Fancy an evening of music and drams with Jarrod Dickenson, courtesy of Balcones? Then simply comment on this here blog post with your dream Balcones and music pairing. Let us know your top Balcones pour, and the song you’d match with it, to take you to your happy place. (It could be anything. It’s tough. We can’t pick one, but a Baby Blue/Spice Girls mix would be up there. Baby Blue/Baby Spice… it works!). T&Cs apply, see below.

Comment before 13:00 on Friday 22 November, we’ll pull two names out of a hat, and hurrah! The tickets are yours (we’ll drop the lucky duo a line by email, and you’ll have two days to get back to us. Time is tight, y’know. Jarrod waits for no one). It’s not quite a trip to Texas, but with that much Texas in London, it’s as close as you’ll get without the transatlantic flight!

Good luck, folks – and enjoy!

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The Nightcap: 25 October

Record-breaking whisky, intriguing rums and wine tasting in the dark – it’s all here in this week’s Nightcap! OK, look, the way the days have fallen this year, this will…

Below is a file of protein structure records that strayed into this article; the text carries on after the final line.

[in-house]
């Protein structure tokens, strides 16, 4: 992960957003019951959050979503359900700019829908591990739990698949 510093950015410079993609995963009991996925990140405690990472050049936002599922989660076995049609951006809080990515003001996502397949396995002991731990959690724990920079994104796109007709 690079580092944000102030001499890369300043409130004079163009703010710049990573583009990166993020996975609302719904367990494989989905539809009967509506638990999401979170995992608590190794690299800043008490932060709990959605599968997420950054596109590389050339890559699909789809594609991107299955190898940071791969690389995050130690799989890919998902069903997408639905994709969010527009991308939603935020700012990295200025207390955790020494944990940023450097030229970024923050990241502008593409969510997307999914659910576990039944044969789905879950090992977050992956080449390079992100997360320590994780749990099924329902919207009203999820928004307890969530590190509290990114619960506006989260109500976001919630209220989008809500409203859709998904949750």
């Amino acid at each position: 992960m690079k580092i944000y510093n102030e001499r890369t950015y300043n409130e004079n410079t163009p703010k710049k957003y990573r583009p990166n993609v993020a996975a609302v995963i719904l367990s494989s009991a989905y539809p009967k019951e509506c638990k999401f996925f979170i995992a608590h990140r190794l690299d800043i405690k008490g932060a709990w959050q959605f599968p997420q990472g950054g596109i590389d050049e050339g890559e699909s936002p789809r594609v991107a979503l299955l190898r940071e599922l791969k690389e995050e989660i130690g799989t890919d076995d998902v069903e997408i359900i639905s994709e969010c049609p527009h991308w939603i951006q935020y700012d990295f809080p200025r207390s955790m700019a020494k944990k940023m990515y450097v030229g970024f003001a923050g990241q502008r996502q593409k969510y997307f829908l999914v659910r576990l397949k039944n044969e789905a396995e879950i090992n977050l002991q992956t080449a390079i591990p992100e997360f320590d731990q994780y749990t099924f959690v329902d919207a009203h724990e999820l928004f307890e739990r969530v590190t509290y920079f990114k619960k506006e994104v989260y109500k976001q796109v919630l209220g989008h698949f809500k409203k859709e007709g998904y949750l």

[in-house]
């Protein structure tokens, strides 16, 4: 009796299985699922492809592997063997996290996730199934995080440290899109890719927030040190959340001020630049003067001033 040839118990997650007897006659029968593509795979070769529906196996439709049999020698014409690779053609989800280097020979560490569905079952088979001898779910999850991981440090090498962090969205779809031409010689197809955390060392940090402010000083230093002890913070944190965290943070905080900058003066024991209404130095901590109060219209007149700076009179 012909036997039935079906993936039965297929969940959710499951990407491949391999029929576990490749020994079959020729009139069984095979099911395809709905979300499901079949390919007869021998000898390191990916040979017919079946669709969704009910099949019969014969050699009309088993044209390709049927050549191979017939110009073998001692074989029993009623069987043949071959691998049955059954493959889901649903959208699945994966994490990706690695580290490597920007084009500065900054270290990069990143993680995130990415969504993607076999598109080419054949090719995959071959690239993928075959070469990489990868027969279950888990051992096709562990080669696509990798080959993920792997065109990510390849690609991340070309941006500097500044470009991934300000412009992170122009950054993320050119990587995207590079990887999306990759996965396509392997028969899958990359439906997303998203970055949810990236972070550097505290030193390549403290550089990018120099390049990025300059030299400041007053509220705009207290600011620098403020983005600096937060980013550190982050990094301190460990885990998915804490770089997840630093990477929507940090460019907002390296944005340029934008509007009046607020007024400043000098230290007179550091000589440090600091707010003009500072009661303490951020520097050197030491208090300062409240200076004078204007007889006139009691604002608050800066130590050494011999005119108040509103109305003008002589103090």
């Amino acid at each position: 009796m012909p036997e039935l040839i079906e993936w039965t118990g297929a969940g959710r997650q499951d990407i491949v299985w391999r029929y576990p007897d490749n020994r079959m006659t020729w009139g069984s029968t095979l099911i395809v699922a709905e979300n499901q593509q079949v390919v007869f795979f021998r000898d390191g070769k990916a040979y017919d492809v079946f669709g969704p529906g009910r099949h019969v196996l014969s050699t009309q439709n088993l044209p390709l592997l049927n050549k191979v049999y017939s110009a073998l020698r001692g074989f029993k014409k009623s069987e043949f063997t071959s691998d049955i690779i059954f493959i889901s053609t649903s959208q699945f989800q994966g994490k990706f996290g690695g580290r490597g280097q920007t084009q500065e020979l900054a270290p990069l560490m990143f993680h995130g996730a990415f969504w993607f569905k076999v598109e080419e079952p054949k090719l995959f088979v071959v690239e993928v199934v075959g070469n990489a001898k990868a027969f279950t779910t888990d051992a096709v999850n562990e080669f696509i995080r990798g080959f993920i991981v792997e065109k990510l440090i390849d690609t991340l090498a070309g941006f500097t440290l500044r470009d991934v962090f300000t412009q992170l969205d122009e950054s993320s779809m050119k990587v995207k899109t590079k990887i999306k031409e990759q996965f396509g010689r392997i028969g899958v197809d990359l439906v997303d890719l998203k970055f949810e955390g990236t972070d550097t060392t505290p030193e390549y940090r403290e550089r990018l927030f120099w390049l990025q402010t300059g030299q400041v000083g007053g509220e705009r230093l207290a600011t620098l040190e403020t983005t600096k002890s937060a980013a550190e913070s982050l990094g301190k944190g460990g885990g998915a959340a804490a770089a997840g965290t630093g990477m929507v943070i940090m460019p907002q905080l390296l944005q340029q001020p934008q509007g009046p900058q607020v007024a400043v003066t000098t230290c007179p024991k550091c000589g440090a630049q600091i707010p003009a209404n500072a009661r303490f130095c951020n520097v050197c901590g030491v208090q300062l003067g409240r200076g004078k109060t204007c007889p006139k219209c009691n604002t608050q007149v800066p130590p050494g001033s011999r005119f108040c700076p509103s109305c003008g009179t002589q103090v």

Record-breaking whisky, intriguing rums and wine tasting in the dark – it’s all here in this week’s Nightcap!

OK, look, the way the days have fallen this year, this will be the closest we get to an edition of The Nightcap falling on Halloween – next week Friday is the 1st of November, at which point we’ll have set aside our zombie costumes for another year and will be busy stockpiling sparklers and jacket potatoes in anticipation of Bonfire Night. With that in mind, you’re just going to have to put up with an early spooktacular here. Ahem. WoooOOOooo! It’s (almost) Halloween! The haunted ghouls of the underworld have crept into MoM Towers and they’re knocking over printers and… Oh, our hearts aren’t really in it. Let’s just get on with the booze news from the week that was.